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Favorite Axe for Winter Camping

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  • Favorite Axe for Winter Camping

    I recently picked up a Council Tool Boy’s Axe with a 28” handle, I think it should be a good balance between weight/size and usability. What does everybody else like to use on a trip? What specific features do you look for when selecting an axe for winter camping?

  • #2
    I use an older Fiskars 28" splitting axe (actual splitting axe). It isn't too heavy, works great at splitting up firewood. I got it on a clearance discount at a local Home Depot years ago. For my winter camping wood processing needs, I use a combination of tools. I am a believer of using the tool for a given task. So I use a splitting axe to split wood. I use a saw to cross cut wood. I also use a set of gear driven loppers for processing the small diameter stuff (1.5" down to about 1/2"). The stuff you can't easily break over your knee. It's pretty quick and quite safe.

    As for specific axe features, I look for one that is specifically designed to split. I don't use my axe to chop. You want one with a handle long enough to be comfortable to use and an axe head weight light enough to get the job done, but not so heavy that it is cumbersome to use. So no 6 or 8 pound splitting mauls for my trips.

    As with everything, it is a matter a preference and what you are comfortable using.

    Cheers

    Brian

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    • #3
      The axe I have is a replica 17th/18th century French axe that I use in my living history programs. It was made by a blacksmith friend of mine who has worked in major museums on the east coast so I know his work is historically accurate in construction and style. Honestly, it doesn't look all that different than what most folks carry but I like the backstory to it and enjoy using it. The only thing I had to learn was to warm the blade a bit before using it in cold temperatures. My friend suggested burning a small piece of birch bark on the blade to warm it up. If it's cold, a good blow will chip the metal; one of the drawbacks to traditional & historically accurate construction I guess.

      That's all for now. Take care and until next time...be well.

      snapper

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      • #4
        The axe I have is a replica 17th/18th century French axe that I use in my living history programs. It was made by a blacksmith friend of mine who has worked in major museums on the east coast so I know his work is historically accurate in construction and style. Honestly, it doesn't look all that different than what most folks carry but I like the backstory to it and enjoy using it. The only thing I had to learn was to warm the blade a bit before using it in cold temperatures. My friend suggested burning a small piece of birch bark on the blade to warm it up. If it's cold, a good blow will chip the metal; one of the drawbacks to traditional & historically accurate construction I guess.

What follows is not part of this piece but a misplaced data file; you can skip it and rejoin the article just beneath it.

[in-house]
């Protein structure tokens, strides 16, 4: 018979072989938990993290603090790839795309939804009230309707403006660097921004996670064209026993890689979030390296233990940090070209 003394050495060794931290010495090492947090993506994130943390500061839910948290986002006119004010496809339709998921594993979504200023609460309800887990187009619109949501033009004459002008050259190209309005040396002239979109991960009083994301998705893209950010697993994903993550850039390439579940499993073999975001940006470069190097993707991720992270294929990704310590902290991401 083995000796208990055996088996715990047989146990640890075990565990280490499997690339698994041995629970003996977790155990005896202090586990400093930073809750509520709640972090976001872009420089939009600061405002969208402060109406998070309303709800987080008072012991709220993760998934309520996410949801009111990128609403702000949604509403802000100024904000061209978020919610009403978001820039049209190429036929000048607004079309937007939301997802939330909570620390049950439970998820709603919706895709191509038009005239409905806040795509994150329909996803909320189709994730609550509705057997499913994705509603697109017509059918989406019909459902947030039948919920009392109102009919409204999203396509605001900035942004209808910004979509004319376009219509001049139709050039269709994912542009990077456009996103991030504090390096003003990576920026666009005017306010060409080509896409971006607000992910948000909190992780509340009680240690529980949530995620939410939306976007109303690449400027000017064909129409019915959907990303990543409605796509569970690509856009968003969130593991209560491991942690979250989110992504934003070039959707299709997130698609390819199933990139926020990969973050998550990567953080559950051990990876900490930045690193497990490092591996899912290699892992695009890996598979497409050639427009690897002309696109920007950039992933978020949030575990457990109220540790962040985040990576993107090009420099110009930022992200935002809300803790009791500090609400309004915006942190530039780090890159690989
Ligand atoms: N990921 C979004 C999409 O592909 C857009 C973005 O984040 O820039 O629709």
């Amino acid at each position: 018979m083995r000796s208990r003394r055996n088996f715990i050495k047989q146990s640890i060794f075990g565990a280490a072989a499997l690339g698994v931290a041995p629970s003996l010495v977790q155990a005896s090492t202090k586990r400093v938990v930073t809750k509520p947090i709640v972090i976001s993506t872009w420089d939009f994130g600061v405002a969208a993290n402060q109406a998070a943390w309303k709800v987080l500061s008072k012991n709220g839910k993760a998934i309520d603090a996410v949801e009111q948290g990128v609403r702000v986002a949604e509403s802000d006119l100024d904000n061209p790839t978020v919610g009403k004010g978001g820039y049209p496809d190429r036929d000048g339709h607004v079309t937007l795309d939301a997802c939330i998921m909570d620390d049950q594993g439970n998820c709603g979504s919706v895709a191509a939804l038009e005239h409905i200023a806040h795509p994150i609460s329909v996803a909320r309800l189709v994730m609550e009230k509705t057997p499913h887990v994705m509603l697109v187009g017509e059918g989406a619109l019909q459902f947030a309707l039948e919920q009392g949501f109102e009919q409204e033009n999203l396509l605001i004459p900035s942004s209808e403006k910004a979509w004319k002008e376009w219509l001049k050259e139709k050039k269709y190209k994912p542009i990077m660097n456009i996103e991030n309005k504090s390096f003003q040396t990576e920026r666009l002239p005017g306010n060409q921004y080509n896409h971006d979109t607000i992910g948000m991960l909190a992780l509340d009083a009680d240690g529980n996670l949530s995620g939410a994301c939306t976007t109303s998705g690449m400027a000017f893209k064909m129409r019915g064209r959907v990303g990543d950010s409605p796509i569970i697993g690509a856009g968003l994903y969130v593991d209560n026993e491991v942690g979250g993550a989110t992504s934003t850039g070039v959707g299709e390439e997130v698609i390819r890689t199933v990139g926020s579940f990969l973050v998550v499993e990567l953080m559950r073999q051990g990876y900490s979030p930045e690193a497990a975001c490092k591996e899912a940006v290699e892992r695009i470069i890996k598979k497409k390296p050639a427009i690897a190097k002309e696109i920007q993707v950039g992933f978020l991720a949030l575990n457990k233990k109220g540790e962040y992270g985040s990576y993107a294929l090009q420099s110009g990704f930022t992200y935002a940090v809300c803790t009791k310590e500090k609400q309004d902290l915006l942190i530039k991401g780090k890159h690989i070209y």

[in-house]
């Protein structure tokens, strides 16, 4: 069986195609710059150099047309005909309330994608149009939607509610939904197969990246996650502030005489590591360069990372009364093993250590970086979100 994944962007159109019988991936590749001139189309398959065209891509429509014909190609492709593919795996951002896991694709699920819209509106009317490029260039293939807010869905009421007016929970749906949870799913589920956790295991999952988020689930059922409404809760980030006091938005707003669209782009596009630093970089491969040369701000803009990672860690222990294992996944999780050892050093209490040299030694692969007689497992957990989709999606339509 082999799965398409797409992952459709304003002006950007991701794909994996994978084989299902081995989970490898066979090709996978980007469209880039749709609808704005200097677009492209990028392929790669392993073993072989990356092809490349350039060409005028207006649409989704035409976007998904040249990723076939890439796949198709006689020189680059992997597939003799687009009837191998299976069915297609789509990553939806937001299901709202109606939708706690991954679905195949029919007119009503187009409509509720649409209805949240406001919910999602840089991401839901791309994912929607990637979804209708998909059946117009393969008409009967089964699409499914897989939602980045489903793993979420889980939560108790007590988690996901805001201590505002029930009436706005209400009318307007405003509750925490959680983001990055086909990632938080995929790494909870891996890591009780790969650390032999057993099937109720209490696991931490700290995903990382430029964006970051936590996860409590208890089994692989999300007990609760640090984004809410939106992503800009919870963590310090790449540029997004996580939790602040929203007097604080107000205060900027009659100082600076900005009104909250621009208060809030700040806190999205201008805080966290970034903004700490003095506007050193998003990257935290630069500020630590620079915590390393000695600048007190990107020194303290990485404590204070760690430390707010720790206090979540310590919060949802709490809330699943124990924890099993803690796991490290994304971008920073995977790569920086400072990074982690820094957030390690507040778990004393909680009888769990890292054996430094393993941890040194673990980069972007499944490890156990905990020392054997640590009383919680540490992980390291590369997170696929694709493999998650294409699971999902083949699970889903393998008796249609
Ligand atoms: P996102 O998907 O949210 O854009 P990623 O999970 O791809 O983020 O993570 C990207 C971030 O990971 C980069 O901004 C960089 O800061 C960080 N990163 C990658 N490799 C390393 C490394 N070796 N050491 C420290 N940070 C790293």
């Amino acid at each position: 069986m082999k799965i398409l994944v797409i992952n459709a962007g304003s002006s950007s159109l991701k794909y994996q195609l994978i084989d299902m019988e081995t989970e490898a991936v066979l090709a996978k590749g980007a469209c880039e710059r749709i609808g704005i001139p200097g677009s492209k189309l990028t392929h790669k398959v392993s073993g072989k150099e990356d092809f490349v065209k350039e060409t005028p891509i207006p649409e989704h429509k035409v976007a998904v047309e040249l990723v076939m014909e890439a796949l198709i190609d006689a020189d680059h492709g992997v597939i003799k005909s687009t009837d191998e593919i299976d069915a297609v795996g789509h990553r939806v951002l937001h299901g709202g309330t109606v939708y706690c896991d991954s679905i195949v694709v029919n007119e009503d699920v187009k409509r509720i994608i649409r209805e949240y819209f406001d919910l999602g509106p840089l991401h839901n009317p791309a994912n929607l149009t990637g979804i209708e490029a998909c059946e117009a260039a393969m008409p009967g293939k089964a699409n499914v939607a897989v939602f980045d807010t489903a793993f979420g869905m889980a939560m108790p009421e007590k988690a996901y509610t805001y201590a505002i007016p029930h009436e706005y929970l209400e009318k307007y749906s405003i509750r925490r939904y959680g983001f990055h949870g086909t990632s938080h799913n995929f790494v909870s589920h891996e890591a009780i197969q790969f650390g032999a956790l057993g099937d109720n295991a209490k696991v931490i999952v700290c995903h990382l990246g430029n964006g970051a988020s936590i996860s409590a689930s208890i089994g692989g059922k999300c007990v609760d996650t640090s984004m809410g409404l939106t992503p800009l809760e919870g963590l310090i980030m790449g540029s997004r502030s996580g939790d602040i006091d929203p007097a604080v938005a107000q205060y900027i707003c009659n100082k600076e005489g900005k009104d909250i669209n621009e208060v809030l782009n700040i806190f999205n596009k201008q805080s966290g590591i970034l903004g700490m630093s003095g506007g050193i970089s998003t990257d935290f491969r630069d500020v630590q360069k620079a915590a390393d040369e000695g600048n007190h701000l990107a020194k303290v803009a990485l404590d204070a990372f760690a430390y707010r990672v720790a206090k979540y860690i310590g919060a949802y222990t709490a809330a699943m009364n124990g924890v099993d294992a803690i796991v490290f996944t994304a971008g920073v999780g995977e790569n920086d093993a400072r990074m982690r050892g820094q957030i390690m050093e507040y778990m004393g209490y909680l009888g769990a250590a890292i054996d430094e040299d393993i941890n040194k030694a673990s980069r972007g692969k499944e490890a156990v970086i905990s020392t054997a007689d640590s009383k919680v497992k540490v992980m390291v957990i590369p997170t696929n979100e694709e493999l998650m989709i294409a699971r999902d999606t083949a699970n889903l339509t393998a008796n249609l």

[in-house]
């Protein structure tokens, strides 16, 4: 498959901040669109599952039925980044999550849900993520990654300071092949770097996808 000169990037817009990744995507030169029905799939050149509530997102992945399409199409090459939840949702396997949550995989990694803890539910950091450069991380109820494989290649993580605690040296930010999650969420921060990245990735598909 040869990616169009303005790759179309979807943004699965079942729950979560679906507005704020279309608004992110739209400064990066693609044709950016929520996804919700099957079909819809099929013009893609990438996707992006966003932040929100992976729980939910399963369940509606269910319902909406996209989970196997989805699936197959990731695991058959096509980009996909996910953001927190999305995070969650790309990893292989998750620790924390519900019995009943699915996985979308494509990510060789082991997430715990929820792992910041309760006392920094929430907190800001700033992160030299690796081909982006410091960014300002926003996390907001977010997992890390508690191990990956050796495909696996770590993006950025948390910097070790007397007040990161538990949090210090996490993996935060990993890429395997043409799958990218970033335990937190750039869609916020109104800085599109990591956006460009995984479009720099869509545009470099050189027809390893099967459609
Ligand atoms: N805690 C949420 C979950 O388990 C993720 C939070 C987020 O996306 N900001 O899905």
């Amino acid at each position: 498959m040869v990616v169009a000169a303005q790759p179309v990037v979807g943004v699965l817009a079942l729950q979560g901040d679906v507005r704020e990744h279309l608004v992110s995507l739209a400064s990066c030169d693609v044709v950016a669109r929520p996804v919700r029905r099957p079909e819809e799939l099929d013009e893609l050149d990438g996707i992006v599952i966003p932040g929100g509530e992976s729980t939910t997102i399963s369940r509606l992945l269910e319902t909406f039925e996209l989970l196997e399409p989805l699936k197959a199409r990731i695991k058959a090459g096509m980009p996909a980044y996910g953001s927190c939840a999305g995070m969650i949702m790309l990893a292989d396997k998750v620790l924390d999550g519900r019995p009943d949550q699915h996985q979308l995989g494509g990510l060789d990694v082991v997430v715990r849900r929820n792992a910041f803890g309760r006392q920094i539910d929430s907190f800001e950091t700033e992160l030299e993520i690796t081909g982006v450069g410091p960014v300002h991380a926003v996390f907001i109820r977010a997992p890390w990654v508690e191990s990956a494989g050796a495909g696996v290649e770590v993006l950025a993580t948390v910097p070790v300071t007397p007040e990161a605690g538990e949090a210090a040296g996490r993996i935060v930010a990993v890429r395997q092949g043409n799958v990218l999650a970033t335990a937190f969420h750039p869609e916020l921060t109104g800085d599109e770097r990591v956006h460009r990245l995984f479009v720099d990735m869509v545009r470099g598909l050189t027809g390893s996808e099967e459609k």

That's awesome snapper! A big part of my life (and something that largely informs my philosophy on winter camping) is late 18th/early 19th century living history... PM sent

        As for axes I'll second using reproductions (or originals if brave enough!) of time-tested designs from past centuries. Always something to learn when exploring older tool designs, I find.

        My go-to these days is an old (but restored and sharp) Jersey pattern head on a ~36" handle.

        Specific features I look for are: 1) razor sharp edge, 2) head weight to handle length ratio (balance in use), 3) Good fit between head and handle (not loose...). Other details too, but maybe those are the main things.
        Last edited by Azettek; 09-17-2020, 11:33 PM.

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        • #5
          For splitting wood. I have not found a better tool than a 36" fiskars splitting axe. for all other tasks, it's up to the user and how you like to camp. For me a big knife > a small axe.

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          • #6
            I went years only using a hatchet and a few years ago I decided to upgrade to a smaller axe. After reading a lot of reviews I decided to go with the Hults Bruk Akka Axe and I feel it has preformed very well. It was a bit expensive but I'm hoping if I take care of it I won't have to purchase another in my lifetime.

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